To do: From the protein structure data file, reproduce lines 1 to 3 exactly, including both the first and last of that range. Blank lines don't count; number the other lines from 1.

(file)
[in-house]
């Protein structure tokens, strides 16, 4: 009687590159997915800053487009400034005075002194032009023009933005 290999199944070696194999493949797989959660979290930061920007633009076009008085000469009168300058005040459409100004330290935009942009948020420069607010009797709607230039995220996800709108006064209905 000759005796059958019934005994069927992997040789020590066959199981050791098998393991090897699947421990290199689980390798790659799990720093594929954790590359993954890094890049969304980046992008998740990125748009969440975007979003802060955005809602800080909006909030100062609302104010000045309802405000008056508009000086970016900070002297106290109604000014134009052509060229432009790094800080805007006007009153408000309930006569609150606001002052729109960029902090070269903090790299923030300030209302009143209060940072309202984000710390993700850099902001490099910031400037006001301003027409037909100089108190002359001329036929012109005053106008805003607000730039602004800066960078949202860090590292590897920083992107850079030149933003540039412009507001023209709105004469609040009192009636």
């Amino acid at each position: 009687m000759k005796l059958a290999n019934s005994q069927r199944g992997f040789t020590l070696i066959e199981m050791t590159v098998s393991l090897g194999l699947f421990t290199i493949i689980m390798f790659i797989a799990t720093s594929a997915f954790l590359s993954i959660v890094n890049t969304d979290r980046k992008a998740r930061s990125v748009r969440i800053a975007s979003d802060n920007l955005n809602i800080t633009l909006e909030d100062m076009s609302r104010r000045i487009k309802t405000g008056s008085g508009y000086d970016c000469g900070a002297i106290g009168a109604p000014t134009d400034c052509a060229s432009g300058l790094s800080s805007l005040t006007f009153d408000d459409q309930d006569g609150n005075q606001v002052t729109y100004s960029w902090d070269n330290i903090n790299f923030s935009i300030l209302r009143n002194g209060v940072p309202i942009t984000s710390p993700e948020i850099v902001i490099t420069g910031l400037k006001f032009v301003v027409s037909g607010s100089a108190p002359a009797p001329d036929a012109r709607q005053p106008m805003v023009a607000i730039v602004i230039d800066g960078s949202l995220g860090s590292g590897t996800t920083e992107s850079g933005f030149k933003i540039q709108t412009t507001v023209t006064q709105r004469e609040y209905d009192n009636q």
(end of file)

[in-house]
């Protein structure tokens, strides 16, 4: 009687590159997915800053487009400034005075002194032009023009933005 290999199944070696194999493949797989959660979290930061920007633009076009008085000469009168300058005040459409100004330290935009942009948020420069607010009797709607230039995220996800709108006064209905 000759005796059958019934005994069927992997040789020590066959199981050791098998393991090897699947421990290199689980390798790659799990720093594929954790590359993954890094890049969304980046992008998740990125748009969440975007979003802060955005809602800080909006909030100062609302104010000045309802405000008056508009000086970016900070002297106290109604000014134009052509060229432009790094800080805007006007009153408000309930006569609150606001002052729109960029902090070269903090790299923030300030209302009143209060940072309202984000710390993700850099902001490099910031400037006001301003027409037909100089108190002359001329036929012109005053106008805003607000730039602004800066960078949202860090590292590897920083992107850079030149933003540039412009507001023209709105004469609040009192009636």
């Amino acid at each position: 009687m000759k005796l059958a290999n019934s005994q069927r199944g992997f040789t020590l070696i066959e199981m050791t590159v098998s393991l090897g194999l699947f421990t290199i493949i689980m390798f790659i797989a799990t720093s594929a997915f954790l590359s993954i959660v890094n890049t969304d979290r980046k992008a998740r930061s990125v748009r969440i800053a975007s979003d802060n920007l955005n809602i800080t633009l909006e909030d100062m076009s609302r104010r000045i487009k309802t405000g008056s008085g508009y000086d970016c000469g900070a002297i106290g009168a109604p000014t134009d400034c052509a060229s432009g300058l790094s800080s805007l005040t006007f009153d408000d459409q309930d006569g609150n005075q606001v002052t729109y100004s960029w902090d070269n330290i903090n790299f923030s935009i300030l209302r009143n002194g209060v940072p309202i942009t984000s710390p993700e948020i850099v902001i490099t420069g910031l400037k006001f032009v301003v027409s037909g607010s100089a108190p002359a009797p001329d036929a012109r709607q005053p106008m805003v023009a607000i730039v602004i230039d800066g960078s949202l995220g860090s590292g590897t996800t920083e992107s850079g933005f030149k933003i540039q709108t412009t507001v023209t006064q709105r004469e609040y209905d009192n009636q």